Signs and symptoms

In addition to the clinical examination, listen out for patient reported signs or symptoms of oral cancer:

  • Lumps or thickening of the oral tissues
  • A sore throat or feeling of something stuck in the throat
  • Difficulty chewing, swallowing or speaking
  • Ear pain
  • Difficulty moving the jaw or tongue
  • A hoarse voice
  • Numbness of the tongue or mouth
  • Swelling of the jaw
  • ll-fitting dentures.

Record keeping

Where possible, photographs should be taken and the following details should be recorded in the patient’s notes:

  • Site
  • Size (mm)
  • Shape
  • Colour
  • Texture
  • Feel (firm or soft)
  • Mobility
  • Pain
  • Time
  • Changes
  • Referral details.

Informing the patient

The outcome of the screening should always be shared with the patient. However, a conversation about a concerning lesion requires an approach that incorporates empathy, clarity and reassurance.

Some key things to remember:

  • Clearly explain what you have found and why it has caught your attention. If possible, show them the area of concern
  • Don’t avoid the ‘c-word’. Explain that you would like to refer them to rule out serious concerns, but that this does not mean it is cancer
  • Explain the referral steps to the patient including timings and gain consent for the referral. Advise them of the steps they should take if they don’t hear back as expected
  • The patient is likely to be worried. Acknowledge their concern and explain that many oral lesions turn out to be non-cancerous but it is crucial to diagnose and treat them as early as possible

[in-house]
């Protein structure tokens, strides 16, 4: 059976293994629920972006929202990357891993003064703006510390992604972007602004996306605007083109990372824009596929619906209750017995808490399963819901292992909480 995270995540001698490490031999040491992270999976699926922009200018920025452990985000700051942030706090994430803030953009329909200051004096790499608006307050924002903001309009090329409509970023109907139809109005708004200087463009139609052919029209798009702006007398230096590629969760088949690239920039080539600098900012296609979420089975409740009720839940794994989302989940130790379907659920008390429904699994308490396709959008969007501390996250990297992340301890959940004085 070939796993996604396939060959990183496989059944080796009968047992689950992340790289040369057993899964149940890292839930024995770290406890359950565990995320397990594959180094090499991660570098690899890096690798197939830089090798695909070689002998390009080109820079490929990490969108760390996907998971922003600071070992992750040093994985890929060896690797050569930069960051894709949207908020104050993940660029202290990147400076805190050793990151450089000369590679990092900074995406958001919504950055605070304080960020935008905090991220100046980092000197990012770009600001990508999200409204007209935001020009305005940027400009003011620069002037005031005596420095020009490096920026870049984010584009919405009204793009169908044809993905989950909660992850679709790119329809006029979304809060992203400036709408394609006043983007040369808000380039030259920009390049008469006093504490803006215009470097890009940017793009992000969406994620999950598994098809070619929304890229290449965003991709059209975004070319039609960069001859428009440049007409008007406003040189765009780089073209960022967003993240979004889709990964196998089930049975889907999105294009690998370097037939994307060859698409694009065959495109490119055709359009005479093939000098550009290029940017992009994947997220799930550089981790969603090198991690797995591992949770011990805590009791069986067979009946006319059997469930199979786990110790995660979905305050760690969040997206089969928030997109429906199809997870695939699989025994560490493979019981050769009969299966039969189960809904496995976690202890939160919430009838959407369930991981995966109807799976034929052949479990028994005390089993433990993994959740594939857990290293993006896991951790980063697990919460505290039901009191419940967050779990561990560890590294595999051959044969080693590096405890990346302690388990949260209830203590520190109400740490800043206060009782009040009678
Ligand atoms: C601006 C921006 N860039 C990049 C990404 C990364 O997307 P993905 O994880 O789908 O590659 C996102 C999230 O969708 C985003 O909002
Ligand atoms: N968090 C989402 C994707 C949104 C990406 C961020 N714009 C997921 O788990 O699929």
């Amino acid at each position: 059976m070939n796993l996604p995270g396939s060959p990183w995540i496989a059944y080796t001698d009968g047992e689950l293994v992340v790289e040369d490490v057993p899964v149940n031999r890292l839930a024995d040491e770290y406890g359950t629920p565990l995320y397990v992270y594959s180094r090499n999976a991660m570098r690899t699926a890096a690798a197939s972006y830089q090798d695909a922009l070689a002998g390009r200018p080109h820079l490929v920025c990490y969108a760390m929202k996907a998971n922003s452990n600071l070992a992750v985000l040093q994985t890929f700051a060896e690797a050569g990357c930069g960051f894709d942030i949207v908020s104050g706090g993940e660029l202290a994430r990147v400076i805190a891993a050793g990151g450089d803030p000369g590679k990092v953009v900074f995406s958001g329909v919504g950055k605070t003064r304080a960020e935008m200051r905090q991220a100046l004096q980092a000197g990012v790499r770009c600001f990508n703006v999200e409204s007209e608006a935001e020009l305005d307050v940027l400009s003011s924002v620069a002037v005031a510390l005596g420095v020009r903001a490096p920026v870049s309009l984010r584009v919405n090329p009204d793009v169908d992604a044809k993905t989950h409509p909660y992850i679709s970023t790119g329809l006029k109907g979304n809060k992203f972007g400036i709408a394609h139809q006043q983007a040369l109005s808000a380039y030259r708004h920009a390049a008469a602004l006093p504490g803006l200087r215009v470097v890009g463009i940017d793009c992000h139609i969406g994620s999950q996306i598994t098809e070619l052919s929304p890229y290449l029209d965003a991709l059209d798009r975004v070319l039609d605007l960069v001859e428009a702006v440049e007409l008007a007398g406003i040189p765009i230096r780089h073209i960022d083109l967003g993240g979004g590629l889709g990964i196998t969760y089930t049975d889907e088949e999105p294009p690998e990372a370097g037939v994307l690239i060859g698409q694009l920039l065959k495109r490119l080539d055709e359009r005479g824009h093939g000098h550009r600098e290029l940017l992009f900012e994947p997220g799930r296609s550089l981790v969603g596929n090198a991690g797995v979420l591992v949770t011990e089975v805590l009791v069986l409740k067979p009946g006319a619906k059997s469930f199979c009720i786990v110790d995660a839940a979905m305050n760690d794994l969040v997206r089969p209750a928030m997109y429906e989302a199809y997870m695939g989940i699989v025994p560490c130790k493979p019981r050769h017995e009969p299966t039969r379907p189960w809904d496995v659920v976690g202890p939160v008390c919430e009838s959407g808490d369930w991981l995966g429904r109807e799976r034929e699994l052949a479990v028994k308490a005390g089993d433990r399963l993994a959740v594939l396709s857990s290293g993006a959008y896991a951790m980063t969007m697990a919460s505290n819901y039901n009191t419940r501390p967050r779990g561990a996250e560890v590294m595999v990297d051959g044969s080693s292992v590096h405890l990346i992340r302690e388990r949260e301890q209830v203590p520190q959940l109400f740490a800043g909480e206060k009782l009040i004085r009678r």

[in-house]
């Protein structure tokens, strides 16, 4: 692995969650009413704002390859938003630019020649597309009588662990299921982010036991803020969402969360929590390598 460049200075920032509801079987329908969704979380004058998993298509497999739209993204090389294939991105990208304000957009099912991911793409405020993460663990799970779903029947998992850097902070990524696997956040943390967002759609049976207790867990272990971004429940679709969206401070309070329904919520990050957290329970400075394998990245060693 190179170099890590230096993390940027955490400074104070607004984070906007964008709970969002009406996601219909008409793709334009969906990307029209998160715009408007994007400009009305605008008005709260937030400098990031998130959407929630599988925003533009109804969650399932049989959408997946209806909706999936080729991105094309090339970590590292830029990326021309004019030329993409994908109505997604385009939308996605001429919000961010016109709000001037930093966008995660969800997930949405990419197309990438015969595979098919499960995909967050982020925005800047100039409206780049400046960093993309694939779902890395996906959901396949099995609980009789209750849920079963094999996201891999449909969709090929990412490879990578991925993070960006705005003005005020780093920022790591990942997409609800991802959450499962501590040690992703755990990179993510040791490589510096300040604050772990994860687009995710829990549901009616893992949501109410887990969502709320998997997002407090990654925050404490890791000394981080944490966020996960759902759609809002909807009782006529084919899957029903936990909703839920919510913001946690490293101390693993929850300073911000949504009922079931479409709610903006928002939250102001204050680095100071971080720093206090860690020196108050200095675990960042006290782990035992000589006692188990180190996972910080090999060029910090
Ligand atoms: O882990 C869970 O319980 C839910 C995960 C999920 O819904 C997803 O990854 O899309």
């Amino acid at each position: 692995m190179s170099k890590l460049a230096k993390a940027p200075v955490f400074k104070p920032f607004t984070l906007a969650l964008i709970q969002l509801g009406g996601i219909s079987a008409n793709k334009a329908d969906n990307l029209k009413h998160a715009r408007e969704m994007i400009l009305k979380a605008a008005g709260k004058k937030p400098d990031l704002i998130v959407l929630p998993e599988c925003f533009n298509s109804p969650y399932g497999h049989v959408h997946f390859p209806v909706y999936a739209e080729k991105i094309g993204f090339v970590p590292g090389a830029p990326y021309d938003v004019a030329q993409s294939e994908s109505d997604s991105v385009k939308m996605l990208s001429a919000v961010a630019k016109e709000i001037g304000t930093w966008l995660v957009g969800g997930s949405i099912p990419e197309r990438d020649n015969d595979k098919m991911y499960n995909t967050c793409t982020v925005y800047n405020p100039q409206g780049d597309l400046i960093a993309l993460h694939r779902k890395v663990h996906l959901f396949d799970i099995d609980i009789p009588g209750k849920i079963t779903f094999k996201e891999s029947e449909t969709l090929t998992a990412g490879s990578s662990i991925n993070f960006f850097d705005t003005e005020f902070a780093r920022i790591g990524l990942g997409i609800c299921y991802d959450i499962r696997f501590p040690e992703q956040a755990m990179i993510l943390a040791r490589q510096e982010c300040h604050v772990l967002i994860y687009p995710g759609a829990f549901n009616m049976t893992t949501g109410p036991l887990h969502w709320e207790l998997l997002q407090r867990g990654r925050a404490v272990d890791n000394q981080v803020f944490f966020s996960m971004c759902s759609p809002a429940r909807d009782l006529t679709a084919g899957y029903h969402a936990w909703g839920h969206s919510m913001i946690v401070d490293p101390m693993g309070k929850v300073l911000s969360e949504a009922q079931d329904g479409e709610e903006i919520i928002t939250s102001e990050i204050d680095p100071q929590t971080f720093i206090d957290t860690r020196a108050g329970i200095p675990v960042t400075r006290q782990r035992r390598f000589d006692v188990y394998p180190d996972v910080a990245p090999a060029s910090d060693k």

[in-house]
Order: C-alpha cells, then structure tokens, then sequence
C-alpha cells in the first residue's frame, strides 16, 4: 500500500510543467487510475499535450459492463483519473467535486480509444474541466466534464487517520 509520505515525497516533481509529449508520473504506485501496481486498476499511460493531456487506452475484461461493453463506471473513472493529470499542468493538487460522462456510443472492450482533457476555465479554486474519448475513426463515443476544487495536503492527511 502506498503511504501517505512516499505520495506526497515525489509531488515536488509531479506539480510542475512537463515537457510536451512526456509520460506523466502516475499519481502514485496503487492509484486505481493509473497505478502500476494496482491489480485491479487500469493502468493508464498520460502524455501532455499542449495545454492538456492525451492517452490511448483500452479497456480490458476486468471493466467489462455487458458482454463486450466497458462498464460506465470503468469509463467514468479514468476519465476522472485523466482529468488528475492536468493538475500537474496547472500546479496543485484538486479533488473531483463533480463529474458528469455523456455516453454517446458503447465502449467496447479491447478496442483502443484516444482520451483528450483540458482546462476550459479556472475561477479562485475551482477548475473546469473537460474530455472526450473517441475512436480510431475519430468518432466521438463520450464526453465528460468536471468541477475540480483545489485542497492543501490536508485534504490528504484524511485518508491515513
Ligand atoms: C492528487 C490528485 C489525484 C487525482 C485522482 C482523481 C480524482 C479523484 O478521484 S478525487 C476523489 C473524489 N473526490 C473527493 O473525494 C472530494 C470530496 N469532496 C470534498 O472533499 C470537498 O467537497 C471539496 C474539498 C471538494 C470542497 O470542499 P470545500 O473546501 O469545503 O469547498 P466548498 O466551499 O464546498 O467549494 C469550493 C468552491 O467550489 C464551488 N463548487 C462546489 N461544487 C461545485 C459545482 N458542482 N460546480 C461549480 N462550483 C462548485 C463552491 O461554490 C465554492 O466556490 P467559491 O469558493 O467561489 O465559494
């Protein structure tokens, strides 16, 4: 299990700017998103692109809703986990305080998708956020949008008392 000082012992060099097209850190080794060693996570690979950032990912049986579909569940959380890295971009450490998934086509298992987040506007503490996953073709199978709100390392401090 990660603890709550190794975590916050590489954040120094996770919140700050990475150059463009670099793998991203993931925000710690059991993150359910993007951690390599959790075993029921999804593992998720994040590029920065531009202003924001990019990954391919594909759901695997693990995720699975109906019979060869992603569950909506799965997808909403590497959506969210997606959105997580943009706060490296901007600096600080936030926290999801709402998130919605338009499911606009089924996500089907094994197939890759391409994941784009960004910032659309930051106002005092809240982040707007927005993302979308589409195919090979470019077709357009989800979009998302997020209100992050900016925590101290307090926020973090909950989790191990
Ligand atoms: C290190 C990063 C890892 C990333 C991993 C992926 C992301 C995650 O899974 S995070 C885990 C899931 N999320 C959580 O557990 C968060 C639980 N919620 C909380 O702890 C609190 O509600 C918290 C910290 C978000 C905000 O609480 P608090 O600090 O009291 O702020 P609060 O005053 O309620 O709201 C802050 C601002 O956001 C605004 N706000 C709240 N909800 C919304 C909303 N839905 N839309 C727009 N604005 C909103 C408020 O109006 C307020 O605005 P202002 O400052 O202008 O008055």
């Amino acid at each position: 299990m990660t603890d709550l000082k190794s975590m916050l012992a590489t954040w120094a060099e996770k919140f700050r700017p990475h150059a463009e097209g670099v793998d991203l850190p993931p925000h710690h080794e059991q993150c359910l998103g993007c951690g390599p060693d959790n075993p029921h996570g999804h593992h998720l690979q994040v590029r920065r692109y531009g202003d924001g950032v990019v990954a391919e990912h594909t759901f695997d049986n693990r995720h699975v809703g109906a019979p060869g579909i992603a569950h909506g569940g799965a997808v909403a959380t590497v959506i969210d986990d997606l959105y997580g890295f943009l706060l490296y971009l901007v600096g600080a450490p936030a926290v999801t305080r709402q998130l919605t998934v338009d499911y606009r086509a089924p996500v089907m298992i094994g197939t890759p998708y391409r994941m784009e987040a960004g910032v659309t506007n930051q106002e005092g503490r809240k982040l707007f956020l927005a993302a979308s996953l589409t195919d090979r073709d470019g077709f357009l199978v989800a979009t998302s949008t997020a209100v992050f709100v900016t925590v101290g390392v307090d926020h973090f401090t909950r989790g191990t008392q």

• Encourage them to ask questions
  • Be prepared to provide ongoing support through the referral process.
  • Referrals.


Suspicious cases should be referred to the oral surgery department of your local NHS Trust, under the suspected cancer pathway.

As per NICE guidelines, instances of a lump on the lip or in the mouth or of erythroplakia or erythroleukoplakia an urgent two-week referral should be considered.

Be sure to monitor the referral and ensure the patient hears back within the expected time-frame. Awareness There are a few steps we can all take to raise awareness of head and neck cancers:

  • Inform patients of the risk factors
  • Place leaflets in our waiting rooms and information on our websites
  • Engage in campaigns such as Mouth Cancer Action Month (November)
  • Promote the importance of oral cancer screening on social media • Share this article with colleagues.


  • Head and neck cancers statistics (2024) Cancer Research UK. Available at: https:// cancer-statistics/statistics-bycancer-type/head-and-neck-cancers# heading-Zero (Accessed: 19 March 2024)
  • NICE Guideline: Suspected cancer: recognition and referral. 1.8
  • Horowitz AM, Drury TF, Goodman HS, Yellowitz JA. Oral pharyngeal cancer prevention and early detection. Dentists’ opinions and practices. J Am Dent Assoc. 2000 Apr;131(4):453-62. doi: 10.14219/ jada.archive.2000.0201. PMID: 10770007.